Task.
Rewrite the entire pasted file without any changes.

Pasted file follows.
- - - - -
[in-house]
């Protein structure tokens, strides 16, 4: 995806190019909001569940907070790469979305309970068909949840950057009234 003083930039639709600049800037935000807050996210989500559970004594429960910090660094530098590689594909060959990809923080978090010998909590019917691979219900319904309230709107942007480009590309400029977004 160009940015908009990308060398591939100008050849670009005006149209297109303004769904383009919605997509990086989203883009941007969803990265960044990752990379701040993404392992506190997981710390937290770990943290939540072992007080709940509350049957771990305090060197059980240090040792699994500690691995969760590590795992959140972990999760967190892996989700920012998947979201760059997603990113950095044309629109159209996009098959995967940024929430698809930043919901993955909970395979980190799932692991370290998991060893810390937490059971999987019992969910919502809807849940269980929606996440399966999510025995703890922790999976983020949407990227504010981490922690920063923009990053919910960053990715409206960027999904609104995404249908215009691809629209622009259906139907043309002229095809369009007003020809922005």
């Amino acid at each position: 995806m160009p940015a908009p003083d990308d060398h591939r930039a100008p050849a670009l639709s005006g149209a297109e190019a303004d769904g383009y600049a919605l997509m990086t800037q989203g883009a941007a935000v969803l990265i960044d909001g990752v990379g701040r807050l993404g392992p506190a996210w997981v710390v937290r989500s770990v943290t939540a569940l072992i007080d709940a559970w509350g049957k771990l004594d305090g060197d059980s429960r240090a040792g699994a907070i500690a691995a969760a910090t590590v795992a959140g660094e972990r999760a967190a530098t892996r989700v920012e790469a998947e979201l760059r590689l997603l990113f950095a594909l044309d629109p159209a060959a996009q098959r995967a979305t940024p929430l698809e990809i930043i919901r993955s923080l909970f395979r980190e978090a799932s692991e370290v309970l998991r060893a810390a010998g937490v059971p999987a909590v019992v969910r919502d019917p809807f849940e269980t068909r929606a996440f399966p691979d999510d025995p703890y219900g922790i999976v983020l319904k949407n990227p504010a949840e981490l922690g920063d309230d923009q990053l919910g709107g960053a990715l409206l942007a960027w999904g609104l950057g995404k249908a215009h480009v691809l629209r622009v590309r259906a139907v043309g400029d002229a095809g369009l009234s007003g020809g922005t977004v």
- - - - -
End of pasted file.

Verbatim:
[in-house]
């Protein structure tokens, strides 16, 4: 995806190019909001569940907070790469979305309970068909949840950057009234 003083930039639709600049800037935000807050996210989500559970004594429960910090660094530098590689594909060959990809923080978090010998909590019917691979219900319904309230709107942007480009590309400029977004 160009940015908009990308060398591939100008050849670009005006149209297109303004769904383009919605997509990086989203883009941007969803990265960044990752990379701040993404392992506190997981710390937290770990943290939540072992007080709940509350049957771990305090060197059980240090040792699994500690691995969760590590795992959140972990999760967190892996989700920012998947979201760059997603990113950095044309629109159209996009098959995967940024929430698809930043919901993955909970395979980190799932692991370290998991060893810390937490059971999987019992969910919502809807849940269980929606996440399966999510025995703890922790999976983020949407990227504010981490922690920063923009990053919910960053990715409206960027999904609104995404249908215009691809629209622009259906139907043309002229095809369009007003020809922005």
């Amino acid at each position: 995806m160009p940015a908009p003083d990308d060398h591939r930039a100008p050849a670009l639709s005006g149209a297109e190019a303004d769904g383009y600049a919605l997509m990086t800037q989203g883009a941007a935000v969803l990265i960044d909001g990752v990379g701040r807050l993404g392992p506190a996210w997981v710390v937290r989500s770990v943290t939540a569940l072992i007080d709940a559970w509350g049957k771990l004594d305090g060197d059980s429960r240090a040792g699994a907070i500690a691995a969760a910090t590590v795992a959140g660094e972990r999760a967190a530098t892996r989700v920012e790469a998947e979201l760059r590689l997603l990113f950095a594909l044309d629109p159209a060959a996009q098959r995967a979305t940024p929430l698809e990809i930043i919901r993955s923080l909970f395979r980190e978090a799932s692991e370290v309970l998991r060893a810390a010998g937490v059971p999987a909590v019992v969910r919502d019917p809807f849940e269980t068909r929606a996440f399966p691979d999510d025995p703890y219900g922790i999976v983020l319904k949407n990227p504010a949840e981490l922690g920063d309230d923009q990053l919910g709107g960053a990715l409206l942007a960027w999904g609104l950057g995404k249908a215009h480009v691809l629209r622009v590309r259906a139907v043309g400029d002229a095809g369009l009234s007003g020809g922005t977004v």